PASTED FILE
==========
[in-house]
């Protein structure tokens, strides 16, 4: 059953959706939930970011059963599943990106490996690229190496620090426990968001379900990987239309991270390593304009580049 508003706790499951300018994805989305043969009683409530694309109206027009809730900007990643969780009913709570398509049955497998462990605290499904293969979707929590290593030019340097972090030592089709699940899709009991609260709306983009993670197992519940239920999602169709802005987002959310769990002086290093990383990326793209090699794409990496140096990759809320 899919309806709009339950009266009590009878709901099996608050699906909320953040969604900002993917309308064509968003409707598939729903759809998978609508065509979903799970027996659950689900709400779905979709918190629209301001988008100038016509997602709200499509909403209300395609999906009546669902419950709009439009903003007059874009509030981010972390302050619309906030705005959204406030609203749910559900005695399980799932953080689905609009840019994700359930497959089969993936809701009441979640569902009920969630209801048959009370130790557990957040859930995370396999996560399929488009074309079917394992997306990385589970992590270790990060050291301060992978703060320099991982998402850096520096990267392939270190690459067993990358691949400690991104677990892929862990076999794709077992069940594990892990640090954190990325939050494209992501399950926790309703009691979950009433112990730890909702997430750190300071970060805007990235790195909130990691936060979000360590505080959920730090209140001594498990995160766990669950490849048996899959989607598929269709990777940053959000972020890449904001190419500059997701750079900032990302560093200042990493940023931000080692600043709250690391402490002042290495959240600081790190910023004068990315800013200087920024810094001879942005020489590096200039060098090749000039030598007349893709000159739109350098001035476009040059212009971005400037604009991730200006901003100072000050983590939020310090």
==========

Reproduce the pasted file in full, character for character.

[in-house]
């Protein structure tokens, strides 16, 4: 059953959706939930970011059963599943990106490996690229190496620090426990968001379900990987239309991270390593304009580049 508003706790499951300018994805989305043969009683409530694309109206027009809730900007990643969780009913709570398509049955497998462990605290499904293969979707929590290593030019340097972090030592089709699940899709009991609260709306983009993670197992519940239920999602169709802005987002959310769990002086290093990383990326793209090699794409990496140096990759809320 899919309806709009339950009266009590009878709901099996608050699906909320953040969604900002993917309308064509968003409707598939729903759809998978609508065509979903799970027996659950689900709400779905979709918190629209301001988008100038016509997602709200499509909403209300395609999906009546669902419950709009439009903003007059874009509030981010972390302050619309906030705005959204406030609203749910559900005695399980799932953080689905609009840019994700359930497959089969993936809701009441979640569902009920969630209801048959009370130790557990957040859930995370396999996560399929488009074309079917394992997306990385589970992590270790990060050291301060992978703060320099991982998402850096520096990267392939270190690459067993990358691949400690991104677990892929862990076999794709077992069940594990892990640090954190990325939050494209992501399950926790309703009691979950009433112990730890909702997430750190300071970060805007990235790195909130990691936060979000360590505080959920730090209140001594498990995160766990669950490849048996899959989607598929269709990777940053959000972020890449904001190419500059997701750079900032990302560093200042990493940023931000080692600043709250690391402490002042290495959240600081790190910023004068990315800013200087920024810094001879942005020489590096200039060098090749000039030598007349893709000159739109350098001035476009040059212009971005400037604009991730200006901003100072000050983590939020310090």